Differences Between Largemouth Bass and Spotted Bass
There are several key differences between largemouth bass and spotted bass. At a high level they are jaw length, stomach markers, cheek scale size, dorsal fin attachment, tongue patch, and behavior. Also largemouth bass usually grow larger than spotted bass.
It can be very difficult to tell which one you have caught unless you know what to look for. You can’t identify the fish based on coloration, stripes, or spots because they can change drastically depending on the water they inhabit. We will break it down for you into a few easily identifiable features and the basic behaviors of each fish so you will know what you have caught next time you’re out fishing – then you can test your knowledge with the quiz!
The jaw when closed does not extend past the rear of the eye on a spotted bass. It does extend past the eye on a largemouth.
The spotted bass has a top dorsal fin that is clearly connected while the largemouth bass has a separate or almost separate dorsal fin.
The spotted bass has a small rectangular rough patch in the center of the tongue. Largemouth bass have almost an entirely smooth tongue. It is hard to tell in the pictures so be sure not to confuse pigmentation with texture.
The cheek scales on a spotted bass are much smaller than the rest of the scales on their body. The cheek scales on a largemouth bass are the same size as the rest of their scales.
Spotted bass have lines of spots along the stomach. Largemouth bass do not have these and generally just have a plain white stomach.
Behavior and Characteristics
- Largemouth bass in general get bigger than spotted bass.
- Largemouth bass tend to jump and rush to the top when hooked while spotted bass will dive deep and behave more like a smallmouth on the line.
- Spotted bass tend to school more than largemouth bass.
- Spotted bass primarily relate to structure while largemouth bass primarily relate to cover.
- Spotted bass generally have better coloration, but there are exceptions.
Both Spotted Bass and Largemouth Bass can be found in central and eastern United States. In fact, spotted bass are also sometimes called Kentucky Bass. These fish are both very exciting game fish for anglers and they live in the same areas so it can be a thrill to target and catch both!
Practice Responsible Catch and Release
- Don’t play the fish to exhaustion, ensure you’re using the proper weight tackle.
- If the fish is gut hooked, cut the line as close to the hook as possible and leave it in the fish.
- Handle a fish as little as possible using only wet hands or quality fish gloves to protect the mucous layer.
- Use a soft rubber landing net to protect the fish when bringing it into your boat or kayak. Rubber is the best choice here as knotted mesh nets can damage the eyes, fins, gills, and scales of the fish.
- Utilize a hook remover tool for a quick and gentle release. This makes it so much easier to quickly release a fish and prevents it from flopping a hook into your hand.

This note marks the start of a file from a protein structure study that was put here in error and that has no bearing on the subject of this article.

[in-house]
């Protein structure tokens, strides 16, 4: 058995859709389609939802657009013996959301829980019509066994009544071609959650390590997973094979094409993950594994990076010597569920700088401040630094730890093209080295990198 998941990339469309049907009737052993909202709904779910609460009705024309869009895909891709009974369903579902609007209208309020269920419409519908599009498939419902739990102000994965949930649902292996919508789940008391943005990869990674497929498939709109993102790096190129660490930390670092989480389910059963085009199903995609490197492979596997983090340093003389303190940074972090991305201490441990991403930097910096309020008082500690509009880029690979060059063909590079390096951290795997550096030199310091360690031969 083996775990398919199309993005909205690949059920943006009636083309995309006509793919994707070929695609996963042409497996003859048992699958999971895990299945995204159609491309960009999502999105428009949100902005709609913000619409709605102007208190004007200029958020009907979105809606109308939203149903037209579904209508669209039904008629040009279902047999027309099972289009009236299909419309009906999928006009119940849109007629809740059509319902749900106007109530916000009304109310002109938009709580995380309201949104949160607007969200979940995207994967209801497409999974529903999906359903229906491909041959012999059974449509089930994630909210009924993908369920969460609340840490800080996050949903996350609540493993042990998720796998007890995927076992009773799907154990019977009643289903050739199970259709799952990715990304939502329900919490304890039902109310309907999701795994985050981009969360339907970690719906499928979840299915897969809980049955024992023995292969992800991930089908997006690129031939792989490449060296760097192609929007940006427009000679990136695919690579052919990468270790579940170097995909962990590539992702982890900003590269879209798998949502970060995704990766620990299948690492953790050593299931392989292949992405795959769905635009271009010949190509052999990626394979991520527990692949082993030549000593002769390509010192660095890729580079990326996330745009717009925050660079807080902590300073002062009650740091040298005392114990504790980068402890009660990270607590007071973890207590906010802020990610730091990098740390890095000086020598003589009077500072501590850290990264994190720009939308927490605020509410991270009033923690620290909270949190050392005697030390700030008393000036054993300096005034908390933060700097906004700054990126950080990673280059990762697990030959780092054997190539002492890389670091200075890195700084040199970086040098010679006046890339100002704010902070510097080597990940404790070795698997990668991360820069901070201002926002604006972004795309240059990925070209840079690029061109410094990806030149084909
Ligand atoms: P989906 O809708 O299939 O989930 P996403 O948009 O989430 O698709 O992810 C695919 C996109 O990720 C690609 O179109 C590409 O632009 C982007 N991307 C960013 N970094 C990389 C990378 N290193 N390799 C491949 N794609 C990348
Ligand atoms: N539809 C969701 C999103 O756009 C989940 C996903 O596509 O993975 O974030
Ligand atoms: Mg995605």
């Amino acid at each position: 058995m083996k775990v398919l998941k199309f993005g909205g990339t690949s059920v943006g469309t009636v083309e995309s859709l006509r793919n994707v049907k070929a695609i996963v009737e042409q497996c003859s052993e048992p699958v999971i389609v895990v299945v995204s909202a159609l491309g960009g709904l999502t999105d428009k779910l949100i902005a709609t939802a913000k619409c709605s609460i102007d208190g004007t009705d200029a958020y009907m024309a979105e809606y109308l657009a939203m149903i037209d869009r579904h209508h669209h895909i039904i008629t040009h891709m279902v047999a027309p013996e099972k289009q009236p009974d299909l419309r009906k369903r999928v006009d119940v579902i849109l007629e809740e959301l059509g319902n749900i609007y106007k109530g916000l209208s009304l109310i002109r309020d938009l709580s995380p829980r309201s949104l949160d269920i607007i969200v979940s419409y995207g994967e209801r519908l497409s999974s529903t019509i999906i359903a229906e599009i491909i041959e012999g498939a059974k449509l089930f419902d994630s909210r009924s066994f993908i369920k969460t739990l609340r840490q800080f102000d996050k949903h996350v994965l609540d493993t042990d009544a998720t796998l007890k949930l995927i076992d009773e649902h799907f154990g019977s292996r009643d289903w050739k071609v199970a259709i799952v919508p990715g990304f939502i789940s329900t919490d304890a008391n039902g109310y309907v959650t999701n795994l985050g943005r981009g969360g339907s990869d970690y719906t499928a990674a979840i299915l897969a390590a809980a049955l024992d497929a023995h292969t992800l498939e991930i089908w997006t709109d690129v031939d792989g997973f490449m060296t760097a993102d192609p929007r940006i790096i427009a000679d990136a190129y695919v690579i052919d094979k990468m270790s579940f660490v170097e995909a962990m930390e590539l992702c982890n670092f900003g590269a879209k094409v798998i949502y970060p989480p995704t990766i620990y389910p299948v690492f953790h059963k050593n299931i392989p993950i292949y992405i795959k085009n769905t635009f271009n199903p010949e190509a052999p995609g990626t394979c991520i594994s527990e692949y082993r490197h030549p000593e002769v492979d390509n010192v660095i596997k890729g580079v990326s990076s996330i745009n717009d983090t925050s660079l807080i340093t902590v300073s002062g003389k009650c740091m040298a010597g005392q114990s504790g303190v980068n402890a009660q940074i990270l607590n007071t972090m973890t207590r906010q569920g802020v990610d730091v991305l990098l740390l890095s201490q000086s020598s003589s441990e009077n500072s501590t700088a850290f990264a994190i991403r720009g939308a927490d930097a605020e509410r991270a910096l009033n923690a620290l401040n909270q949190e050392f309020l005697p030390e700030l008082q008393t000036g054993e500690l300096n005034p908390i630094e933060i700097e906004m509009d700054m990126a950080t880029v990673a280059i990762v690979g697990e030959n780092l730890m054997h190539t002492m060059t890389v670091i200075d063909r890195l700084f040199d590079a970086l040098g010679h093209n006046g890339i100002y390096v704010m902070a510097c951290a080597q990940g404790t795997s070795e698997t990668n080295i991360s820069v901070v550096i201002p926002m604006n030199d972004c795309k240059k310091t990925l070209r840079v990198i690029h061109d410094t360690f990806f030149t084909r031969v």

- If you’re weighing the fish, use a lip gripper with an integrated scale rather than hooking the fish in the gills as it is better for the fish and you can have it back in the water more quickly.
Spotted Bass vs Largemouth Bass Quiz
This is a largemouth bass because the corner of the jaw extends past the eye. The top dorsal fins are also separate and there are no dots or lines on the stomach.
This one is a spotted bass. Almost all of the characteristics are visible in this picture - combined dorsal fin, jaw ending before eye, small scales on the cheek, spotted stripes on the stomach, and significant spotted pigments.
This is a textbook example of a spotted bass! You can see the dorsal fins are connected and there are spotted lines on the stomach. Also check out that red ring around the eye!
Largemouth bass without a doubt! The fins are separate, there are no spots on the stomach, and it's clear that huge mouth extends past then eye even with it open.
You can tell this is a spotted bass not so much from the fins or jaw since they are hard to see, but more from the spotted lines along the stomach.
Definitely a spotted bass because of the jaw corner ending before the eye, spots all over the stomach, and a clear connected dorsal fin.
This one is a largemouth bass with great coloration. You can tell because the dorsal fins are not connected, the stomach is white without obvious lines of dots, and the cheek scales are the same size as the rest of the body scales.
This is a tricky one because the mouth is open, the dorsal fins aren't all the way up, and the stomach is covered. However, you can tell it is a spotted bass because the stomach does have spotted lines and the cheek scales are smaller than the body scales.
All you need to know to tell that this one is a spot is to check the connected fins up top. Beautiful fish!
This last one is a largemouth. If the mouth were shut it would extend past the eye, and the top fins are not connected. Also the cheek scales are the same size as the body scales.
Heath lives in North Carolina and is an avid fisherman and all around outdoorsman.All stories by: Heath Anderson
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